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So, You Want to Talk About “So You Want to Talk About Race”

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Since writing “So You Want to Talk About Race” — which Dr. Cherisse Jones-Branch and I talk about in Arkansas PBS’ digital series — I’ve received many emails from readers telling me how much the book has helped them have more productive conversations on race with their friends, family, coworkers, and community members. So, it was always with a little amusement that I would read the request that often comes with these emails: “Do you have a discussion guide?”

The need for a discussion guide for “So You Want to Talk About Race” really hit home when I was speaking at an event in my hometown of Seattle. During the Q&A session, a visibly nervous woman of color stood to ask me a question. Her team at work had chosen my book for their book club, she explained, and they were going to be discussing this book the next week. She was the only person of color on her team. With dread in her voice and eyes watery with unshed tears, she asked me if I had any advice on how to get through what would likely be a very difficult and perhaps harmful discussion for her.

I knew exactly the scenario she was talking about, having lived through it myself many times. Yes, this book will help you talk about race. But what if you want to talk about this book? A well-meaning group of mostly white people who get together to discuss race might very well end up insulting, exploiting and plain-old exhausting the few people of color in the room in the process. When this happens, the white people in the discussion often leave feeling enlightened and unburdened, while the people of color are left feeling abused.

I do believe that if you are white, this book will help you to avoid harming people of color in discussions of race. I also believe that if you are a person of color, this book will help you feel more confident in your feelings, experiences and boundaries. Regardless of your color, as you read and discuss the chapters, you will likely experience challenging feelings about race, racism, and the points and opinions I put forth. And, if you are discussing this book in a group and processing it with others, you’ll experience the anger, fear, hurt, and defensiveness together.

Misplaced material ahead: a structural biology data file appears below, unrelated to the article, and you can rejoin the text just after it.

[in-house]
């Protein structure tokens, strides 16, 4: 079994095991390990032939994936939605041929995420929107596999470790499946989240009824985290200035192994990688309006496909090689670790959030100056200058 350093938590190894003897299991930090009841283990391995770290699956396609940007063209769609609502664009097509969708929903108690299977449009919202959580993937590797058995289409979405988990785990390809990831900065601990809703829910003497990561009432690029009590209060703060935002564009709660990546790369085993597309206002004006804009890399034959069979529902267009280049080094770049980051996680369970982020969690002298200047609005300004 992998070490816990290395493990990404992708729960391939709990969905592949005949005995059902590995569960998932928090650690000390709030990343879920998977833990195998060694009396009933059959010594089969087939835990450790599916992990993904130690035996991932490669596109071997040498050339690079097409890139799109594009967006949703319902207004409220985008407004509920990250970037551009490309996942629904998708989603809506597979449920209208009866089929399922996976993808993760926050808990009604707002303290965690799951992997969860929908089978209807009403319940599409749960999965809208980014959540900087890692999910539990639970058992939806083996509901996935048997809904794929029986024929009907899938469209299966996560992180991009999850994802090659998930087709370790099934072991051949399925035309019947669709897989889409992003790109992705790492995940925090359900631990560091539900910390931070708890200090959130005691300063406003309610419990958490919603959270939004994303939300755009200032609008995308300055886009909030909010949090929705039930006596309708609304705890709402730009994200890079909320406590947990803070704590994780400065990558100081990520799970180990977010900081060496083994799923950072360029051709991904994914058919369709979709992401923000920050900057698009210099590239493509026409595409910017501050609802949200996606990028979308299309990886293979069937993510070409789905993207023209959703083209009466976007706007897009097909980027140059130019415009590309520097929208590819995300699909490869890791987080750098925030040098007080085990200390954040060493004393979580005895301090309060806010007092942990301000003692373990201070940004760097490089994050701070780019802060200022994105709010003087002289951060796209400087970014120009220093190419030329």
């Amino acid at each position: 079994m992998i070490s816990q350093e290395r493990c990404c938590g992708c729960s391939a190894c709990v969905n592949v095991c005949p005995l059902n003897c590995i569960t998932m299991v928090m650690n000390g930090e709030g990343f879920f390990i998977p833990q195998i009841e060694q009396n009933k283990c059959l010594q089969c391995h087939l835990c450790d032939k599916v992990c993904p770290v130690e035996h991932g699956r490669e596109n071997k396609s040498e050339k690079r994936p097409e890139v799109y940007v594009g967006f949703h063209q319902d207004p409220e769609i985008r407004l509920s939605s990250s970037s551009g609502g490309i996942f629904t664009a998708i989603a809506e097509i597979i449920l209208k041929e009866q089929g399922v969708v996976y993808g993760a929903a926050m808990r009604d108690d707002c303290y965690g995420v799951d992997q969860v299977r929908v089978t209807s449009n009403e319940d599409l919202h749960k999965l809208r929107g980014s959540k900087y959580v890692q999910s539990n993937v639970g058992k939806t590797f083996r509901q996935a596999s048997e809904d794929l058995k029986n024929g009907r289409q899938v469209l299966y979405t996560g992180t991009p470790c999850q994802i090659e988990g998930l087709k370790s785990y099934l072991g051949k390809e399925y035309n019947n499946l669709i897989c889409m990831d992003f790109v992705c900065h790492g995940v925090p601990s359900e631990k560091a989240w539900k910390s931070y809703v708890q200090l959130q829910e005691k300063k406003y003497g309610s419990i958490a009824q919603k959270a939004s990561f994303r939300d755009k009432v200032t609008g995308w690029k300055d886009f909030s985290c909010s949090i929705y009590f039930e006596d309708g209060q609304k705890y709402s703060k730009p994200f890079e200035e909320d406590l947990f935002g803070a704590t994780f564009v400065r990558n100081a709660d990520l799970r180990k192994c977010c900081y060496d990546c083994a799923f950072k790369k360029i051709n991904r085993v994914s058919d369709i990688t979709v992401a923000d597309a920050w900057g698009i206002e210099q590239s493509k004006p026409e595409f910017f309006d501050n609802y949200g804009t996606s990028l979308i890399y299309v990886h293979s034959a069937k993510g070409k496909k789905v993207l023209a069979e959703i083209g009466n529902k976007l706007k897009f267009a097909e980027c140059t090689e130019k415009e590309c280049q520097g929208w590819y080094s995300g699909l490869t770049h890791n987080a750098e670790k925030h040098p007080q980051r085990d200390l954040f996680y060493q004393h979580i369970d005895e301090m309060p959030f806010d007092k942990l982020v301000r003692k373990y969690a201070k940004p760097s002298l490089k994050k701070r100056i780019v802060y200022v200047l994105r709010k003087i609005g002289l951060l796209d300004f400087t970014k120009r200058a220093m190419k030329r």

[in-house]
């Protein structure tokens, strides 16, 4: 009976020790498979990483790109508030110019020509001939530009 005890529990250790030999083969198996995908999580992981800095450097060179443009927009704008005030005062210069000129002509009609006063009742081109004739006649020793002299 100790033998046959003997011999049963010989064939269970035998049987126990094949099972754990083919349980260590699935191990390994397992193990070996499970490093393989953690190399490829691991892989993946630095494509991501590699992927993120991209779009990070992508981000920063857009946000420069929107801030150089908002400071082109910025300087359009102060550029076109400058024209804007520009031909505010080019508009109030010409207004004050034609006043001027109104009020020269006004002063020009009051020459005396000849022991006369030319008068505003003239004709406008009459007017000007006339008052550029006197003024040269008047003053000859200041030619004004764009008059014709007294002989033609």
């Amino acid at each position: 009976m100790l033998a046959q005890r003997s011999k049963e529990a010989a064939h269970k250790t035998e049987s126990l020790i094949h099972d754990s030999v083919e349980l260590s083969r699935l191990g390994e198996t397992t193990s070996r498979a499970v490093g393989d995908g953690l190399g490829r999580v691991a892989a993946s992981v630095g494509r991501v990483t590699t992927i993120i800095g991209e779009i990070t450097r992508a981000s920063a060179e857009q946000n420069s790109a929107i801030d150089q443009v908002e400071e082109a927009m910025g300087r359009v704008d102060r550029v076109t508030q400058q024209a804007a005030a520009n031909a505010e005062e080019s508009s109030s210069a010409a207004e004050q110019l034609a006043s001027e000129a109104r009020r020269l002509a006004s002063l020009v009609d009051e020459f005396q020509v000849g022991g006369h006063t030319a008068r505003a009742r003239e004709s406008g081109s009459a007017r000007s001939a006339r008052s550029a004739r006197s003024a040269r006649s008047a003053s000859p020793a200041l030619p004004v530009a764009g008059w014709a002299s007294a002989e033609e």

So, in order to help increase the productivity of your group discussions and reduce possible harm, I’m happy to share some suggested guidelines for your gatherings below.

“So You Want to Talk About Race” Basic Discussion Guidelines

1. Talk With People of Color in Advance

If you are in a majority white space, talk with people of color in advance — in a private, safe setting — to hear their concerns about the upcoming discussion. Ask what subjects they are eager to discuss, and if there are subjects they do not want to discuss. Ask what would make them feel safe and comfortable. Then, incorporate these needs and boundaries into the agreed-upon parameters of the discussion. Be prepared to enforce them instead of waiting on the few people of color in the group to risk ostracization by speaking out.

2. Center the Conversation Around Voices of Color

Be aware of who in the group is given the most space to talk and try to center the conversation around voices of color — and, in particular, nonmale voices of color.

3. Align Group Discussion Goals

Ask all attendees what they hope to get out of the book, and out of the group discussion. Encourage group members to verbalize their intentions so that everyone has a better chance of reaching aligned goals.

4. Make Space for Justified Emotion

Make space for the fear, anger and hurt of people of color. Abuse is never okay, but what is often called “abuse” in heated discussions on race is often simply people of color expressing very justified emotions about living in a white supremacist society. It’s fine to maintain firm boundaries about what sort of language and behavior is and is not tolerated, but consider rereading the chapter on tone policing (“Chapter 15: But What If I Hate Al Sharpton?”) before you decide what language is acceptable.

5. Do Not Allow Racist Statements or Slurs

Do not allow racist statements or slurs against people of color. When people of color finally feel safe enough to honestly talk about their experiences, nothing hurts more than to be answered with a racist reply. It is an act of violence against people of color and a betrayal of the group. Be very clear about this from the start, and be prepared to remove offenders if they are making people of color feel unsafe.